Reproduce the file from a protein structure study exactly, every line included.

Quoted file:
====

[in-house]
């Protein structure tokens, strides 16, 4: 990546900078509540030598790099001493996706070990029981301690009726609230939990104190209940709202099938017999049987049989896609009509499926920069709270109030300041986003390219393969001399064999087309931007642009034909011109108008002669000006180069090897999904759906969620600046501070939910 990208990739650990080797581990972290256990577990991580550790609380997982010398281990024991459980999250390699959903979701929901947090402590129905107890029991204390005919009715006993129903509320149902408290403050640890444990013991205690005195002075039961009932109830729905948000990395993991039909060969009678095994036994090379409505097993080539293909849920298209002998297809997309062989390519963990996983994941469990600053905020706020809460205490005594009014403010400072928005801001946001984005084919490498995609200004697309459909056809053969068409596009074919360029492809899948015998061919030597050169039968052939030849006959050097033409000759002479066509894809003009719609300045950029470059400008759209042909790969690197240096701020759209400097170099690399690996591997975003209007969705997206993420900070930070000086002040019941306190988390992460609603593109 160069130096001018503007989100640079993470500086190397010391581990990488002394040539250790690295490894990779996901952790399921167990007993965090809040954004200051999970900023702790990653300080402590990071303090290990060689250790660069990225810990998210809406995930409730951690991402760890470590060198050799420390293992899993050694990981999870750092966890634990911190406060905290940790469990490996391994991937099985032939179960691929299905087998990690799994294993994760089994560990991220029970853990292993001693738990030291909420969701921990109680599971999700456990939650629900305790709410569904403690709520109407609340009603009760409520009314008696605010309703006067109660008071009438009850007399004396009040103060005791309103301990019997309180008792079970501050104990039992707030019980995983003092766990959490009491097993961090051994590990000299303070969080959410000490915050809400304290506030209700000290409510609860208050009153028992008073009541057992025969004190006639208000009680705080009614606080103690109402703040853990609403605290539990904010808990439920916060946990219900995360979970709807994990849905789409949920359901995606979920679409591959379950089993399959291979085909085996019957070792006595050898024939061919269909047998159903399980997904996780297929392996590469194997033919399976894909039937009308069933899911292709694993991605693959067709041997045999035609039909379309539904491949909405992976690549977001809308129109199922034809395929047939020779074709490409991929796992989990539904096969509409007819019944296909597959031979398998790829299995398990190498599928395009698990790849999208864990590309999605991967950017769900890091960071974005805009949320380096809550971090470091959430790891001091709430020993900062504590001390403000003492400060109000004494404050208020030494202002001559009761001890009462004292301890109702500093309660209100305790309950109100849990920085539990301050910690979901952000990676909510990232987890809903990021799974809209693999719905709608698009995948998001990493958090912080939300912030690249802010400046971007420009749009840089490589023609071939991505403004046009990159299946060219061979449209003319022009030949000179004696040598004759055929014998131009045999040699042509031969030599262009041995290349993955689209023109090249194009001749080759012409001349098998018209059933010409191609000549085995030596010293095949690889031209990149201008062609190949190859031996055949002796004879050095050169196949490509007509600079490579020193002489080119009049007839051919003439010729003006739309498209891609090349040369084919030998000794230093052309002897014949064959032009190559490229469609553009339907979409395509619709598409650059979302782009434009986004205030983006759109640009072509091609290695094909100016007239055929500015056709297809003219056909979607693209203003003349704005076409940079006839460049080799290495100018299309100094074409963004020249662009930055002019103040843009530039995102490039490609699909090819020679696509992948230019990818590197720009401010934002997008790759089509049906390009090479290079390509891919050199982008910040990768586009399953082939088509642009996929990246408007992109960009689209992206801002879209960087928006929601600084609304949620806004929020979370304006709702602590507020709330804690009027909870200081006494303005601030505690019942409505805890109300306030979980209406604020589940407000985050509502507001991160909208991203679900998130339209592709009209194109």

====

[in-house]
């Protein structure tokens, strides 16, 4: 990546900078509540030598790099001493996706070990029981301690009726609230939990104190209940709202099938017999049987049989896609009509499926920069709270109030300041986003390219393969001399064999087309931007642009034909011109108008002669000006180069090897999904759906969620600046501070939910 990208990739650990080797581990972290256990577990991580550790609380997982010398281990024991459980999250390699959903979701929901947090402590129905107890029991204390005919009715006993129903509320149902408290403050640890444990013991205690005195002075039961009932109830729905948000990395993991039909060969009678095994036994090379409505097993080539293909849920298209002998297809997309062989390519963990996983994941469990600053905020706020809460205490005594009014403010400072928005801001946001984005084919490498995609200004697309459909056809053969068409596009074919360029492809899948015998061919030597050169039968052939030849006959050097033409000759002479066509894809003009719609300045950029470059400008759209042909790969690197240096701020759209400097170099690399690996591997975003209007969705997206993420900070930070000086002040019941306190988390992460609603593109 160069130096001018503007989100640079993470500086190397010391581990990488002394040539250790690295490894990779996901952790399921167990007993965090809040954004200051999970900023702790990653300080402590990071303090290990060689250790660069990225810990998210809406995930409730951690991402760890470590060198050799420390293992899993050694990981999870750092966890634990911190406060905290940790469990490996391994991937099985032939179960691929299905087998990690799994294993994760089994560990991220029970853990292993001693738990030291909420969701921990109680599971999700456990939650629900305790709410569904403690709520109407609340009603009760409520009314008696605010309703006067109660008071009438009850007399004396009040103060005791309103301990019997309180008792079970501050104990039992707030019980995983003092766990959490009491097993961090051994590990000299303070969080959410000490915050809400304290506030209700000290409510609860208050009153028992008073009541057992025969004190006639208000009680705080009614606080103690109402703040853990609403605290539990904010808990439920916060946990219900995360979970709807994990849905789409949920359901995606979920679409591959379950089993399959291979085909085996019957070792006595050898024939061919269909047998159903399980997904996780297929392996590469194997033919399976894909039937009308069933899911292709694993991605693959067709041997045999035609039909379309539904491949909405992976690549977001809308129109199922034809395929047939020779074709490409991929796992989990539904096969509409007819019944296909597959031979398998790829299995398990190498599928395009698990790849999208864990590309999605991967950017769900890091960071974005805009949320380096809550971090470091959430790891001091709430020993900062504590001390403000003492400060109000004494404050208020030494202002001559009761001890009462004292301890109702500093309660209100305790309950109100849990920085539990301050910690979901952000990676909510990232987890809903990021799974809209693999719905709608698009995948998001990493958090912080939300912030690249802010400046971007420009749009840089490589023609071939991505403004046009990159299946060219061979449209003319022009030949000179004696040598004759055929014998131009045999040699042509031969030599262009041995290349993955689209023109090249194009001749080759012409001349098998018209059933010409191609000549085995030596010293095949690889031209990149201008062609190949190859031996055949002796004879050095050169196949490509007509600079490579020193002489080119009049007839051919003439010729003006739309498209891609090349040369084919030998000794230093052309002897014949064959032009190559490229469609553009339907979409395509619709598409650059979302782009434009986004205030983006759109640009072509091609290695094909100016007239055929500015056709297809003219056909979607693209203003003349704005076409940079006839460049080799290495100018299309100094074409963004020249662009930055002019103040843009530039995102490039490609699909090819020679696509992948230019990818590197720009401010934002997008790759089509049906390009090479290079390509891919050199982008910040990768586009399953082939088509642009996929990246408007992109960009689209992206801002879209960087928006929601600084609304949620806004929020979370304006709702602590507020709330804690009027909870200081006494303005601030505690019942409505805890109300306030979980209406604020589940407000985050509502507001991160909208991203679900998130339209592709009209194109």